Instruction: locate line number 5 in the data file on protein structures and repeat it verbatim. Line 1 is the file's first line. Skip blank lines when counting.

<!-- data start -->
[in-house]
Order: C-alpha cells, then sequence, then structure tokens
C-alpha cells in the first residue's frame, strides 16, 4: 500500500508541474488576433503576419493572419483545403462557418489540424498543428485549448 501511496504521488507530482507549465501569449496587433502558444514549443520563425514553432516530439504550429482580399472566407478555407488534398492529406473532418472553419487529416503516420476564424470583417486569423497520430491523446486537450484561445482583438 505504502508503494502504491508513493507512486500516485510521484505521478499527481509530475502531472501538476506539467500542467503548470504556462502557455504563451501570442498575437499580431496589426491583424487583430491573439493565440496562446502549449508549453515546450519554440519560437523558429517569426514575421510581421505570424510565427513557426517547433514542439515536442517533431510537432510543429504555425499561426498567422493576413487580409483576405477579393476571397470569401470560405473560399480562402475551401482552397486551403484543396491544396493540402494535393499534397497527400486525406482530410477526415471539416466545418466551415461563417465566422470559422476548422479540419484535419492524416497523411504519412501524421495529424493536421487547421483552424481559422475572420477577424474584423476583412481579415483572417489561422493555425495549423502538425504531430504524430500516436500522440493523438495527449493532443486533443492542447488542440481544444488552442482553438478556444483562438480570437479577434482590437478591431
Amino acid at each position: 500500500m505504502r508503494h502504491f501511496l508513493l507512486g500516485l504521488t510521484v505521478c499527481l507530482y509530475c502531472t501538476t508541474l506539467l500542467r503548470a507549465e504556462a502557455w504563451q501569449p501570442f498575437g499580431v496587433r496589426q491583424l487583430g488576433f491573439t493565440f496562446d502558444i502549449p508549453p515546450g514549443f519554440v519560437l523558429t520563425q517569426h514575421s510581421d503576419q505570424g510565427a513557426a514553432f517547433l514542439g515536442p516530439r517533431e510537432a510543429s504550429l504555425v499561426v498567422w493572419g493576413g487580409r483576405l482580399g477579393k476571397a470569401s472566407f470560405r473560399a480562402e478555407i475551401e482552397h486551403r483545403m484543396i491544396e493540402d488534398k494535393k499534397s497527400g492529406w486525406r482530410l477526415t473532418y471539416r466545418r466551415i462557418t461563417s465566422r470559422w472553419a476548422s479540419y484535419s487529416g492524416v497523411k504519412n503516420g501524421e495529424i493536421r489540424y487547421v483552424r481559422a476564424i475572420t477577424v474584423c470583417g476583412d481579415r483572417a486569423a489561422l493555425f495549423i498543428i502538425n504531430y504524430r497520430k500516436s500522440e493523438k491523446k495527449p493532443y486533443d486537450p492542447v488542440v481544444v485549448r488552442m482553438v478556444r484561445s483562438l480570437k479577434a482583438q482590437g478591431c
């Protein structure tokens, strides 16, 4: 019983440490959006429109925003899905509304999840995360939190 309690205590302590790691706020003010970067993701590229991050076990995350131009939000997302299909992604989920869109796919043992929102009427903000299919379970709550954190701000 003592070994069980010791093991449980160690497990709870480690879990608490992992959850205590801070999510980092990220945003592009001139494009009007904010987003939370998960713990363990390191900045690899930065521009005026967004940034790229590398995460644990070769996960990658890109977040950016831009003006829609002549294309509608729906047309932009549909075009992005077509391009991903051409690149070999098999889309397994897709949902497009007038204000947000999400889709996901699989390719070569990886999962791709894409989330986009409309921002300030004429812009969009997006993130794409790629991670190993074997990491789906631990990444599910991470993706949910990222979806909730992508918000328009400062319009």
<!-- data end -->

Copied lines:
């Protein structure tokens, strides 16, 4: 019983440490959006429109925003899905509304999840995360939190 309690205590302590790691706020003010970067993701590229991050076990995350131009939000997302299909992604989920869109796919043992929102009427903000299919379970709550954190701000 003592070994069980010791093991449980160690497990709870480690879990608490992992959850205590801070999510980092990220945003592009001139494009009007904010987003939370998960713990363990390191900045690899930065521009005026967004940034790229590398995460644990070769996960990658890109977040950016831009003006829609002549294309509608729906047309932009549909075009992005077509391009991903051409690149070999098999889309397994897709949902497009007038204000947000999400889709996901699989390719070569990886999962791709894409989330986009409309921002300030004429812009969009997006993130794409790629991670190993074997990491789906631990990444599910991470993706949910990222979806909730992508918000328009400062319009």